Long periods of low interest rates contribute to high leverage levels.
Several banking systems in the Asia Pacific (APAC) remain highly exposed to private sector leverage, according to Moody’s Investors Service.
Leverage levels from private sector players remain high because of unusually long period of low interest rates although it has slowed down significantly this quarter.
The contribution of private sector credit to GDP rose in many APAC countries particularly in China, Hong Kong, Singapore, Korea and Vietnam.
"Elevated and rising private leverage represent a negative credit development for the banks, because this situation undermines the resilience of borrowers to economic shocks, and constitutes a structural banking system vulnerability," said Moody’s SVP Christine Kuo.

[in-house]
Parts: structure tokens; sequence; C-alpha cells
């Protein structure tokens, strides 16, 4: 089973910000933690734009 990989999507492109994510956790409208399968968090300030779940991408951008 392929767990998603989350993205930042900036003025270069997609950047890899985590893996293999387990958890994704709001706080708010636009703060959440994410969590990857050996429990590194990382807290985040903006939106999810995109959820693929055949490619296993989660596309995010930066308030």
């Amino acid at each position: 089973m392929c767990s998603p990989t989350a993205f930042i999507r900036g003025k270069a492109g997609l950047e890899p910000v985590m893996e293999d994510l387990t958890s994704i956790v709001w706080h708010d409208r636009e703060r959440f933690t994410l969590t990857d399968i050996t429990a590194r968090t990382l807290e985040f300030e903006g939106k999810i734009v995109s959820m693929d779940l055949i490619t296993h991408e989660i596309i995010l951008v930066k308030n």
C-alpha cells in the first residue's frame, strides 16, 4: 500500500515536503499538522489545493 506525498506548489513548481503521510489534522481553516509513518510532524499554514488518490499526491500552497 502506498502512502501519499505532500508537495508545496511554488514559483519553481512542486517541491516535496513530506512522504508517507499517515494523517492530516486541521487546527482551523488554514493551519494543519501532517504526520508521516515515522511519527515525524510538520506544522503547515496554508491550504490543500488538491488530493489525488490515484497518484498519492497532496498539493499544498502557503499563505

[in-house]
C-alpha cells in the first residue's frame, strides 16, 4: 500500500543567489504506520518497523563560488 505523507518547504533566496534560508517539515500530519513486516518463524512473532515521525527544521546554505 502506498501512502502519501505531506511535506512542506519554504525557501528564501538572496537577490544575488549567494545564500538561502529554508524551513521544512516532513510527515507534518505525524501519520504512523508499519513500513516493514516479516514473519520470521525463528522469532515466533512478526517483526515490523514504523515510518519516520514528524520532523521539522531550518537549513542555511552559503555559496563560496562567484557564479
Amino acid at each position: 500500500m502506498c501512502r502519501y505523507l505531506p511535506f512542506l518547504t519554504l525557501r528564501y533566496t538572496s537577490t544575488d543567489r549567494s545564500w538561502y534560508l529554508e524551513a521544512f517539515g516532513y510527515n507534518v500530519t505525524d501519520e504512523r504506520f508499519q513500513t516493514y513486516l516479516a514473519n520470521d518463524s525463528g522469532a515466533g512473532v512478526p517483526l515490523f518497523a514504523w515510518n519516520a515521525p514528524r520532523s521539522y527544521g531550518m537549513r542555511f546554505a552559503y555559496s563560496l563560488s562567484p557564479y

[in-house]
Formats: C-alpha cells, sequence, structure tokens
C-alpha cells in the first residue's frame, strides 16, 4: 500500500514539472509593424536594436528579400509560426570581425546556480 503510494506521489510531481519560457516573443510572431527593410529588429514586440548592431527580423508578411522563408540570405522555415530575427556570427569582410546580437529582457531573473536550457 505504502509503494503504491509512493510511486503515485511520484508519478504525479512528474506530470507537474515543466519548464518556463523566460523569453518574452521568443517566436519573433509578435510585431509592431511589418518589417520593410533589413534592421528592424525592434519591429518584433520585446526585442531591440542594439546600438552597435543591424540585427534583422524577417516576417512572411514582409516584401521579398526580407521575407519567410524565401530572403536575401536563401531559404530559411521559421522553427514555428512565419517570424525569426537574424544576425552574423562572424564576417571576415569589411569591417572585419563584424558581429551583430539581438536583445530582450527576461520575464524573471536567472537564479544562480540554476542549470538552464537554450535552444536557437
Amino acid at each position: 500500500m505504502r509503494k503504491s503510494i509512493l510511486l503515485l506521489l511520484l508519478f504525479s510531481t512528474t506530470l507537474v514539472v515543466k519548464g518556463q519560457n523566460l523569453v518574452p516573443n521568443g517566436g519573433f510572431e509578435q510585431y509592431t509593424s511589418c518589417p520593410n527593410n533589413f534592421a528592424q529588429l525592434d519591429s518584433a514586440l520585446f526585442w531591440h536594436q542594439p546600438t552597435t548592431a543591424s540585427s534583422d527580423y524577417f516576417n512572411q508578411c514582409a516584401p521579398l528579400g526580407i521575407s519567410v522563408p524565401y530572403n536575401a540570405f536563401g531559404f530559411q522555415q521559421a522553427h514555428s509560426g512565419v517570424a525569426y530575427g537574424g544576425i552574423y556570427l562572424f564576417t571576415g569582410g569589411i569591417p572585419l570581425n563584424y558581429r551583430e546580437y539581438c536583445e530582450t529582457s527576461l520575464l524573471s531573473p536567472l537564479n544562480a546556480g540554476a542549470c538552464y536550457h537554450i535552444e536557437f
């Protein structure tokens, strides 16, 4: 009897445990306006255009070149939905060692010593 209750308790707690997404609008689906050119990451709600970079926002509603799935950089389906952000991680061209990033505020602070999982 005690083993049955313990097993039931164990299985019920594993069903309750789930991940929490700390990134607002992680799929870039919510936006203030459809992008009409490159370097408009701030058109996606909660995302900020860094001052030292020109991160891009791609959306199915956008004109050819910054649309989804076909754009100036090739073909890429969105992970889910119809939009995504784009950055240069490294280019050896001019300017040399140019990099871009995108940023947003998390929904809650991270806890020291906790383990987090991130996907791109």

China and India are the most exposed to high corporate leverage risks, followed by Indonesia, Vietnam, Korea and Hong Kong.
Japan and New Zealand are the more favorable markets with little exposure to corporate leverage risk.
Rising property prices and interest rates pose additional risk to household leverage with Australia, Korea and New Zealand as the most vulnerable.
Moody’s adds that buildup of these risks and failure to mitigate effects have contributed to some bank downgrades in the past year including downgrading the subordinated debt and capital instruments ratings of DBS, OCBC and UOB in December 2016.
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